Mars was once Earth-like, but Sun storms stripped its atmosphere
Scientists have documented a solar storm blasting away Mars’ atmosphere, an important clue in a long-standing mystery of how a planet that was once like Earth turned into a cold, dry desert, research published on Thursday shows.
Scientists have documented a solar storm blasting away Mars' atmosphere, an important clue in a long-standing mystery of how a planet that was once like Earth turned into a cold, dry desert, research published on Thursday shows.
Unlike Earth, Mars does not have a global magnetic field to protect its atmosphere, leaving it vulnerable to solar ultraviolet radiation and high-energy blasts of gas and magnetic particles that stream from the sun during solar storms.
On March 8, NASA's Mars-orbiting MAVEN spacecraft caught such a storm stripping away the planet's atmosphere, according to a report published in this week's issue of the journal Science.
The so-called "interplanetary coronal mass ejection" caused dramatic spikes in the number of oxygen and carbon dioxide ions spewing into space. The March storm was the largest of about a half-dozen similar events that MAVEN, or the Mars Atmosphere and Volatile Evolution Mission, has studied since arriving at the planet in September 2014.
The goal of the mission is to study what types of radiation are coming from the sun and cosmic sources and the impact on gases in Mars' upper atmosphere.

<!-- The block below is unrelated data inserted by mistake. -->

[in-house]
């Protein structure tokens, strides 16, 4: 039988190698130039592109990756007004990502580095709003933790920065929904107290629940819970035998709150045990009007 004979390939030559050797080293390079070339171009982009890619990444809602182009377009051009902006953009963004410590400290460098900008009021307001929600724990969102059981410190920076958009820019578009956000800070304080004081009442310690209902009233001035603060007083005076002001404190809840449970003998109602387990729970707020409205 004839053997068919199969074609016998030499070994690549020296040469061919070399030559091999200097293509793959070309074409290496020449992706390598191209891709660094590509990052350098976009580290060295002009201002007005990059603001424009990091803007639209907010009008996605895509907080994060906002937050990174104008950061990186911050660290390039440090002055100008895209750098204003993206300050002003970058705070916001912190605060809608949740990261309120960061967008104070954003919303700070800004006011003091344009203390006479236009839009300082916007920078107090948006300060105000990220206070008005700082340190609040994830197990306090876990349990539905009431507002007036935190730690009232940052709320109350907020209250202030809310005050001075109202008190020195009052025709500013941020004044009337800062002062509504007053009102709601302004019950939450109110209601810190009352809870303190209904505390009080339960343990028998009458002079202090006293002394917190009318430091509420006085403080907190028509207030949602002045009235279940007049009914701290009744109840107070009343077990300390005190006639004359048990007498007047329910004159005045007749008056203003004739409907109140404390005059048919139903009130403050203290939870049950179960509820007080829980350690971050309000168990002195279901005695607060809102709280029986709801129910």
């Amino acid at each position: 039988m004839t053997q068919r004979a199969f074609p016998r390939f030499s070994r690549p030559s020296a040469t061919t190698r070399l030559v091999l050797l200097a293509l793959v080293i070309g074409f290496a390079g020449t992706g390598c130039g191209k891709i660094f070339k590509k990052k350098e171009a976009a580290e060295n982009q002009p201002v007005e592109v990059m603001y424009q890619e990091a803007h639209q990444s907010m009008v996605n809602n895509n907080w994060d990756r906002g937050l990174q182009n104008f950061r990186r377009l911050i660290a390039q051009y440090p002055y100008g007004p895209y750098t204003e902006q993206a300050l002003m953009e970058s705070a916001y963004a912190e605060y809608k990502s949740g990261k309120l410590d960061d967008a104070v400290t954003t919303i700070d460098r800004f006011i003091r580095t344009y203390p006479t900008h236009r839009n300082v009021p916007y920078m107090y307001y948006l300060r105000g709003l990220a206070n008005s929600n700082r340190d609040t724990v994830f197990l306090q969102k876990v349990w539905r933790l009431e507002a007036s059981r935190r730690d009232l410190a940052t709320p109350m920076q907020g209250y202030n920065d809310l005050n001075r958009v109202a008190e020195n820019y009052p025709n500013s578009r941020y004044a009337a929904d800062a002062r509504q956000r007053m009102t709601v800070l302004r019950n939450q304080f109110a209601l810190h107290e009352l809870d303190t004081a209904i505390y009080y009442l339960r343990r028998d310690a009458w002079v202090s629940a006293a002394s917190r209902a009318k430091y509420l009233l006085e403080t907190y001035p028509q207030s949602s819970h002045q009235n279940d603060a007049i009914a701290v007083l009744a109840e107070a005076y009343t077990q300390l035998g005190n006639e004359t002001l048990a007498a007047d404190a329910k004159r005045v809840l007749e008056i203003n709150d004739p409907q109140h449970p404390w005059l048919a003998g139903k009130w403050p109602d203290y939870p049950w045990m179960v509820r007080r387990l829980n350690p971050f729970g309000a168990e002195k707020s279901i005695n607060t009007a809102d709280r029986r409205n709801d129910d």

The research will help scientists piece together a better understanding of how Mars evolved from a water-rich, warmer world - one that NASA's Curiosity rover mission has shown could have supported life - into the arid desert that exists today.
The first big-picture look from MAVEN stops short of assessing what happened to Mars' water. Scientists say there are two options: either it escaped into the atmosphere or it is locked in ice beneath the planet's surface.
"The single question we're really trying to get at is, did the Mars climate change ... by loss to space or by some other process?" said lead MAVEN researcher Bruce Jakosky, a planetary scientist at the University of Colorado.
"By quantifying how much gas has been lost to space, we hope to be able to say whether that has been an important process," he said.
Ultimately, the research should help scientists pin down a better window of time when Mars was most suitable for Earth-type life to evolve.
A trio of related papers in Science, along with 44 reports in the journal Geophysical Review Letters, shed more light on MAVEN's findings, including the discovery that towers of dust are rising from the planet's surface into space and that the planet has wide temperature variations in its atmosphere.
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